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A Cathedral city of ageless beauty and captivating history, Salisbury has been welcoming travellers since 1227.
Sarum College’s setting in Salisbury Cathedral Close is in the centre of a modern medieval city.
Traditionally English with an independent spirit, the city has a lively, sociable atmosphere.
At Salisbury Cathedral you will find the best preserved of the four original Magna Carta manuscripts dating from 1215AD. Within the Cathedral Close you’ll find Salisbury Museum, Arundells, Mompesson House and The Rifles Museum (details below).
Elsewhere in the city, some of England’s finest historic houses and heritage buildings are brought to life with arts, culture, events and entertainment.
The city’s historic streets off well known high street names as well as independent retailers
On Tuesdays and Saturdays (except the third Tuesday in October) the hustle and bustle of the historic Charter Market fills the Market Place and a whole array of other interesting markets take place throughout the year.
Salisbury offers a wide range of tea and coffee shops, pubs and restaurants, clubs and bars, with plenty on offer throughout the day and into the early hours.
Salisbury City Guides
Salisbury City Guides are a team of professional Blue Badge Guides based in and around the city of Salisbury. Tours include a City Walk, Salisbury Cathedral Close Walk, and the Salisbury Classic Ghost Tour.
The footprint of Salisbury’s original cathedral remains in the Iron Age hill fort of Old Sarum, which offers stunning views over the Wiltshire plains.
Just two miles (3 km) north of the city, you can discover the fascinating history over 2,000 years of the Romans, Normans and Saxons who made their home in this settlement which appears in some of the earliest records in the country.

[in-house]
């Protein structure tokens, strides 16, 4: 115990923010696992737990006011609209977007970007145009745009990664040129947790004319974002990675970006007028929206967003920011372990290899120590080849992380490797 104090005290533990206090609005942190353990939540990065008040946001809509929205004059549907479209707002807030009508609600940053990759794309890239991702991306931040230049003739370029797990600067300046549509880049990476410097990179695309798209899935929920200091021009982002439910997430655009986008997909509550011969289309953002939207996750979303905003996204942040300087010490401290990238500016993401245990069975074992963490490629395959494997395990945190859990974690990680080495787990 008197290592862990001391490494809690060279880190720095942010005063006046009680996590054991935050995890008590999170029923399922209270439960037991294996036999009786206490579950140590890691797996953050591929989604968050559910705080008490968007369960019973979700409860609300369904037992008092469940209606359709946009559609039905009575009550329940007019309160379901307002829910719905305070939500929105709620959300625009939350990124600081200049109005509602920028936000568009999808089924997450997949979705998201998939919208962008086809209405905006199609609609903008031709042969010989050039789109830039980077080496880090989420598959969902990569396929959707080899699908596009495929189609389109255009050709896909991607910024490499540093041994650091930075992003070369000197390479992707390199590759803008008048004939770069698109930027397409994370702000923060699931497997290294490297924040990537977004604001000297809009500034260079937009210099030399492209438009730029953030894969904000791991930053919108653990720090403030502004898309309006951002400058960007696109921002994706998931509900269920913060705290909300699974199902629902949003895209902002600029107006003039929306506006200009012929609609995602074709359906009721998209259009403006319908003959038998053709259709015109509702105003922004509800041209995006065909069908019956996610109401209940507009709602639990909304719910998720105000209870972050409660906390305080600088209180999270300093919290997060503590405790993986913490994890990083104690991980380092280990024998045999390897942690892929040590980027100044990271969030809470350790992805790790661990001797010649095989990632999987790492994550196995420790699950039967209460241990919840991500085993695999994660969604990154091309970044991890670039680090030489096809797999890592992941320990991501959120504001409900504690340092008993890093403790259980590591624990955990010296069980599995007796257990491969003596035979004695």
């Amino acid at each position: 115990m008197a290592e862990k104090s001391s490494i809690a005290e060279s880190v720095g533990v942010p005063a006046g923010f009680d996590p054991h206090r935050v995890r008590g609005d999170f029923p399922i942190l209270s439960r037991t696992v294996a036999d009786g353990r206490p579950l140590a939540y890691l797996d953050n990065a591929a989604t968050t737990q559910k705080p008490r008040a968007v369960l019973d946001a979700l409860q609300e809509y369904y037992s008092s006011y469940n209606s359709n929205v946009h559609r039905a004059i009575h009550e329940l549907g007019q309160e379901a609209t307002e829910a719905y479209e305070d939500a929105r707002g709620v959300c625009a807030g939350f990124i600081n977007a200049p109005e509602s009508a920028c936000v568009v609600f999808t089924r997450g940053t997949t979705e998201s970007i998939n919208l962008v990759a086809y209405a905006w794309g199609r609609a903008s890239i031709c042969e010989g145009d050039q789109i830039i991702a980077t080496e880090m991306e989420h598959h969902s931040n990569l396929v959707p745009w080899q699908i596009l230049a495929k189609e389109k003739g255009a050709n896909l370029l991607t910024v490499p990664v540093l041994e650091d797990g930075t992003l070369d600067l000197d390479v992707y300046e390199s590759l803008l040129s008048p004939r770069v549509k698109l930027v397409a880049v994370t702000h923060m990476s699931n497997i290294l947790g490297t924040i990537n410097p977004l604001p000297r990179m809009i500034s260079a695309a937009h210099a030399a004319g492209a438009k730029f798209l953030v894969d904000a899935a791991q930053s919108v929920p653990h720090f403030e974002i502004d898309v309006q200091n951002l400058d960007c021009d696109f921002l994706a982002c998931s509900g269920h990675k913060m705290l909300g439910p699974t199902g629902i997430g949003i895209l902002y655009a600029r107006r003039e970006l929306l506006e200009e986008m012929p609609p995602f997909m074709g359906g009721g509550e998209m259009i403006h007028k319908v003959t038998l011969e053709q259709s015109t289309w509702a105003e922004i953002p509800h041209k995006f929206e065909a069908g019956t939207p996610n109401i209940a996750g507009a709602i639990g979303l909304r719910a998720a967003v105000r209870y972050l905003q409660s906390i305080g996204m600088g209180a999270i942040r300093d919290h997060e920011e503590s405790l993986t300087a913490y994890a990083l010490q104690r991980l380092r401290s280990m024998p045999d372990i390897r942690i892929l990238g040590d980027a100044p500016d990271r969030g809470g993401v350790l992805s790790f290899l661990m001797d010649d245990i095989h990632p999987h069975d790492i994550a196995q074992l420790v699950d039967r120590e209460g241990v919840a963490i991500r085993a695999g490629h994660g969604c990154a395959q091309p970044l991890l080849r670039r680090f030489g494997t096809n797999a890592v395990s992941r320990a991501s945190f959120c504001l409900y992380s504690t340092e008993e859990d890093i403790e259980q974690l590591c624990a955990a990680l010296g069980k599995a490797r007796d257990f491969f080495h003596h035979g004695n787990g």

Old Sarum is one of Visit Wiltshire’s top ten walking routes.
These walks have it all: architecture, ancient woods and other timeless landscapes including that which 19th century English painter John Constable depicted in Salisbury from the Meadows.
Sarum College guests are welcome to park their bicycles in the covered shed at the back of the building.
The centre of Salisbury is ideal for leisurely cycling as it is fairly flat has several cycle paths for on and off-road routes
The Connecting Wiltshire website offers an interactive journey planner and maps with detailed route information, bicycle hire options and ideas for what to see and do along the way.
Salisbury is well-served by rail and bus routes.
Sarum College is a 15 minute walk from the rail station through Queen Elizabeth Gardens and over the Avon River with the Cathedral spire in view.
The Salisbury rail station has regular train to popular destinations along the coast, and cities such as Bath, Bristol and Winchester.
Salisbury bus service
Salisbury Reds offers multi-day and multi-trip bus tickets for different zones – Salisbury Saver zone and Network zone. Take a look at our network maps to see which zone your journey may be in.
Salisbury Reds also operates the Stonehenge Tour from Salisbury city centre and runs to Old Sarum, through the Wiltshire countryside.
There are many private guided tour options as well, including members of the British Guild of Tour Guides
As pronounced by the author Bill Bryson in Notes from a Small Island (1995).
Salisbury Cathedral is set in the largest Cathedral Close in Britain, covering over 80 acres. There are shady trees and plenty of open space for picnics on the grass or one of the many benches dotted around the perimeter.
The Close is home to other visitor attractions within its historic walls which are well worth a visit.
This award-winning museum houses archaeological collections of national importance. Home to the Stonehenge Gallery and displays of pre-history, Romans, Saxons, the medieval history of Old Sarum and Salisbury, and the Pitt Rivers collection. There are regular exhibitions, a gift shop and a coffee shop.
Home of the former Prime Minister Sir Edward Heath. It houses collections of his sailing and musical memorabilia, Oriental and European ceramics, paintings, original political cartoons, bronzes and photographs.
This National Trust property features notable plaster work, an elegant carved oak staircase, fine period furniture, a collection of 18th century drinking glasses, a charming walled garden and a tea room.
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